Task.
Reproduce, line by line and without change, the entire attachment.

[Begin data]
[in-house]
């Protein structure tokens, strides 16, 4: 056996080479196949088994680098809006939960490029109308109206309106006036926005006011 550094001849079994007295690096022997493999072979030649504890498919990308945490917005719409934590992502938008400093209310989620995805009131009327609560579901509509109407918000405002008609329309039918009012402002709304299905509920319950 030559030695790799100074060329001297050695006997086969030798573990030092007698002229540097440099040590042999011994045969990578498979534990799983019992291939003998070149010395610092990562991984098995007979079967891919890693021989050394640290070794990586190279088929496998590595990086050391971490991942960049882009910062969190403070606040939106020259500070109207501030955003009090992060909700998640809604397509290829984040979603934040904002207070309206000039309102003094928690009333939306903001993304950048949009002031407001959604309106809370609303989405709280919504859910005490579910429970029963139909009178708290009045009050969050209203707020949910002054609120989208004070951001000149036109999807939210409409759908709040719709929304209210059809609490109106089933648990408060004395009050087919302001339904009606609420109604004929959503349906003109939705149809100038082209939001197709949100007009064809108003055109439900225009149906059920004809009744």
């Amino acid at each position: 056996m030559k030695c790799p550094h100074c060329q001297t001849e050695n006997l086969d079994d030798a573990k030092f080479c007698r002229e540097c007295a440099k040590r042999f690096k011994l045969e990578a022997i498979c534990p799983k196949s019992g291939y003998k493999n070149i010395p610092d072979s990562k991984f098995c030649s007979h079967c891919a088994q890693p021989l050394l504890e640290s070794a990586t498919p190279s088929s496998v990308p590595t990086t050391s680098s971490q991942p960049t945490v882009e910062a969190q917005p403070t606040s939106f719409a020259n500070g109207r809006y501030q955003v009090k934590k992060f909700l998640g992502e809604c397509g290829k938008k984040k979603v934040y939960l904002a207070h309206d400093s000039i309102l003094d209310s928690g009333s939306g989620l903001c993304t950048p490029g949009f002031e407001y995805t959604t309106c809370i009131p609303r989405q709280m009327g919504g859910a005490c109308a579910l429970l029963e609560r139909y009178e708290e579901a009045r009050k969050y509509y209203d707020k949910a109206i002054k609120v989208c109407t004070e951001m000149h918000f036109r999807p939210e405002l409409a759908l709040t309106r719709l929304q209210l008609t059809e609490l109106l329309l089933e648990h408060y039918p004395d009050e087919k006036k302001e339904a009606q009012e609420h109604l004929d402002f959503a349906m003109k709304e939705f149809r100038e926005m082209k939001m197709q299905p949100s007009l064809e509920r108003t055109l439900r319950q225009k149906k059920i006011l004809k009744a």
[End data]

[in-house]
């Protein structure tokens, strides 16, 4: 056996080479196949088994680098809006939960490029109308109206309106006036926005006011 550094001849079994007295690096022997493999072979030649504890498919990308945490917005719409934590992502938008400093209310989620995805009131009327609560579901509509109407918000405002008609329309039918009012402002709304299905509920319950 030559030695790799100074060329001297050695006997086969030798573990030092007698002229540097440099040590042999011994045969990578498979534990799983019992291939003998070149010395610092990562991984098995007979079967891919890693021989050394640290070794990586190279088929496998590595990086050391971490991942960049882009910062969190403070606040939106020259500070109207501030955003009090992060909700998640809604397509290829984040979603934040904002207070309206000039309102003094928690009333939306903001993304950048949009002031407001959604309106809370609303989405709280919504859910005490579910429970029963139909009178708290009045009050969050209203707020949910002054609120989208004070951001000149036109999807939210409409759908709040719709929304209210059809609490109106089933648990408060004395009050087919302001339904009606609420109604004929959503349906003109939705149809100038082209939001197709949100007009064809108003055109439900225009149906059920004809009744």
């Amino acid at each position: 056996m030559k030695c790799p550094h100074c060329q001297t001849e050695n006997l086969d079994d030798a573990k030092f080479c007698r002229e540097c007295a440099k040590r042999f690096k011994l045969e990578a022997i498979c534990p799983k196949s019992g291939y003998k493999n070149i010395p610092d072979s990562k991984f098995c030649s007979h079967c891919a088994q890693p021989l050394l504890e640290s070794a990586t498919p190279s088929s496998v990308p590595t990086t050391s680098s971490q991942p960049t945490v882009e910062a969190q917005p403070t606040s939106f719409a020259n500070g109207r809006y501030q955003v009090k934590k992060f909700l998640g992502e809604c397509g290829k938008k984040k979603v934040y939960l904002a207070h309206d400093s000039i309102l003094d209310s928690g009333s939306g989620l903001c993304t950048p490029g949009f002031e407001y995805t959604t309106c809370i009131p609303r989405q709280m009327g919504g859910a005490c109308a579910l429970l029963e609560r139909y009178e708290e579901a009045r009050k969050y509509y209203d707020k949910a109206i002054k609120v989208c109407t004070e951001m000149h918000f036109r999807p939210e405002l409409a759908l709040t309106r719709l929304q209210l008609t059809e609490l109106l329309l089933e648990h408060y039918p004395d009050e087919k006036k302001e339904a009606q009012e609420h109604l004929d402002f959503a349906m003109k709304e939705f149809r100038e926005m082209k939001m197709q299905p949100s007009l064809e509920r108003t055109l439900r319950q225009k149906k059920i006011l004809k009744a």